In the film we know from the start that the monster poses a threat because Igor, Frankenstein's hunchbacked assistant (who does not appear in the novel), stole the “abnormal” brain of a criminal from the anatomical institute and Frankenstein used this brain. This idea does not come from the novel and does not exist in the stage versions either. It was inserted into the film script by one of the two screenwriters. A certain (time-related) psychopathological view becomes clear, which attributes crimes and moral misconduct to “abnormal” and “deviating” mental characteristics.

In the Frankenstein film from 1931, the monster carries evil from the start and thus deviates fundamentally from the description in the novel, since in Mary Shelley the creature is as innocent as a child. It is open to the world, whose values ​​and rules it does not (yet) understand. Tragically, it faces rejection and separation from the very first moment. Its creator, who could have become his father's caregiver, feels so repelled by its ugliness that he leaves it defenseless. This reaction is based only in the outward appearance of the creature and is not changed later in contact with other people by the fact that the being can speak and read, has literary education and does good deeds.

Good by nature?

Prof. Kurt Bayertz pointed out in his comment that the novel explores the question of how evil - in the form of violence and hatred - comes into the world. This is the question of the Enlightenment: Is the human being good by nature and is it only spoiled by the environment and social influences? This socio-politically controversial question also moved Mary Shelley's father William Godwin, to whom she dedicated the novel, and it can also be found with her husband Percy Shelley: How can someone who was suppressed and treated unworthily yesterday turn into the next day Become a sensitive, tolerant and independently thinking person? Mary Shelley discusses this question based on the life story of the unfortunate creature: How can someone who has never experienced love and affection, who has only been rejected and was never allowed to experience firsthand what it means to lead a dignified existence, suddenly act humanly? How can necessary basic trust arise without a reference person?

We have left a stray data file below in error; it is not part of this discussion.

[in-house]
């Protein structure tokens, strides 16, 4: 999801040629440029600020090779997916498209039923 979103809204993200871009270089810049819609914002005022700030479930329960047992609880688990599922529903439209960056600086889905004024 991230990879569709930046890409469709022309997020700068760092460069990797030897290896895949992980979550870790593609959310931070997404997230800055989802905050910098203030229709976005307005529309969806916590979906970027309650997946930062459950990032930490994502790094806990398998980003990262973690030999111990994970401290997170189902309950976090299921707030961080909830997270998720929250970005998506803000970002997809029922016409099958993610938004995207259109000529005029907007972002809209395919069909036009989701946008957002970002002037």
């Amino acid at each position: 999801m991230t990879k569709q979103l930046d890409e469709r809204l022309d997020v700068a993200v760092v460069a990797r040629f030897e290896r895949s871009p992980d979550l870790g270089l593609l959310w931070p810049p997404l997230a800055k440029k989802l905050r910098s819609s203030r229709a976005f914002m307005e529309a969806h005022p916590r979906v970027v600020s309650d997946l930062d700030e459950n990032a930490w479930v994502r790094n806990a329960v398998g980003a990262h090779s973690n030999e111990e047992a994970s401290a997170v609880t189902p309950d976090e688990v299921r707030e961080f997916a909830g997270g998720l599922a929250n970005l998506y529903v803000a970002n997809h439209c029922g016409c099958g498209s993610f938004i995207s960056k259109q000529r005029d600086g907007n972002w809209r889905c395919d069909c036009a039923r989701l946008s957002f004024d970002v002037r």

Can be read Mary Shelley's educational novel as a bitter answer to the classic of this genre: to Jean-Jaques Rousseau Émile from 1762? In this influential social-theoretical experiment, the orphan boy Èmile is kept almost completely away from the influences of society and is guided and educated by a male teacher. The aim was to show the positive effects of private upbringing compared to the negative influences that the child experienced through society and public educational institutions in the 18th century. And like Rousseau's narrator on his pupil, Shelley conducts a thought experiment on Frankenstein's creature: an education outside the natural community.

Miss Dr. Susanne Markwort, Head physician at the Clinic for Psychiatry in Schlüchtern, explained that in the mid-20th century developmental psychology took up this question again and the child psychiatrist John Bowlby explained the fundamental importance of attachment and the dramatic effects of the experience of separation for early childhood development, among other things by observing the effects of separation from Young children of their mothers will become aware during inpatient stays in the hospital.